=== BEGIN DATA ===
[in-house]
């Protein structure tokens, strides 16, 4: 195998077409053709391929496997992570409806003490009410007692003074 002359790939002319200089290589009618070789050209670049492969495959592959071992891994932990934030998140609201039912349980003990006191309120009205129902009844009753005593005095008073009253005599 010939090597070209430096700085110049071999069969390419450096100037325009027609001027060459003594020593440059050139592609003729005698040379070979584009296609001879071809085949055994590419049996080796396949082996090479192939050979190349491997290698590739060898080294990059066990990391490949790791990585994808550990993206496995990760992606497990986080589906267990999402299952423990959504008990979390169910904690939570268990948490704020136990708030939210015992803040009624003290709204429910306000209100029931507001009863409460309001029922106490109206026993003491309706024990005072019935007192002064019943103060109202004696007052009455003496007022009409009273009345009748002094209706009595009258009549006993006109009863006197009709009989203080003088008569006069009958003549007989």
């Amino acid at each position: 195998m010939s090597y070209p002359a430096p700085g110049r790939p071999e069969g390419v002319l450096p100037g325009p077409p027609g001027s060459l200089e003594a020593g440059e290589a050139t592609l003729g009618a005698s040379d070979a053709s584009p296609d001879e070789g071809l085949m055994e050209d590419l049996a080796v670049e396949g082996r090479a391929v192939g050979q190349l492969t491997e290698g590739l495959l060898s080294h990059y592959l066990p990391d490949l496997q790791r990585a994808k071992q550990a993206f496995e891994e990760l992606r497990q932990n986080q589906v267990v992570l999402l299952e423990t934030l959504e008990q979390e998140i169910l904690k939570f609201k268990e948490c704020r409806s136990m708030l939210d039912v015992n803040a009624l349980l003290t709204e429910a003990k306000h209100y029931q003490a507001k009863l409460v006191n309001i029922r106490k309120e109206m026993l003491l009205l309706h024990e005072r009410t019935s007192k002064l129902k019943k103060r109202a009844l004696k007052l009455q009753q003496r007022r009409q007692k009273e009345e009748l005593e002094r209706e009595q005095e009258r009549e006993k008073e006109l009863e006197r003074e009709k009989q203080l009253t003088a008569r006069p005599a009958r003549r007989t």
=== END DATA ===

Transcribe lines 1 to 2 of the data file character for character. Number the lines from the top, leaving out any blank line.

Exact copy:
[in-house]
């Protein structure tokens, strides 16, 4: 195998077409053709391929496997992570409806003490009410007692003074 002359790939002319200089290589009618070789050209670049492969495959592959071992891994932990934030998140609201039912349980003990006191309120009205129902009844009753005593005095008073009253005599 010939090597070209430096700085110049071999069969390419450096100037325009027609001027060459003594020593440059050139592609003729005698040379070979584009296609001879071809085949055994590419049996080796396949082996090479192939050979190349491997290698590739060898080294990059066990990391490949790791990585994808550990993206496995990760992606497990986080589906267990999402299952423990959504008990979390169910904690939570268990948490704020136990708030939210015992803040009624003290709204429910306000209100029931507001009863409460309001029922106490109206026993003491309706024990005072019935007192002064019943103060109202004696007052009455003496007022009409009273009345009748002094209706009595009258009549006993006109009863006197009709009989203080003088008569006069009958003549007989």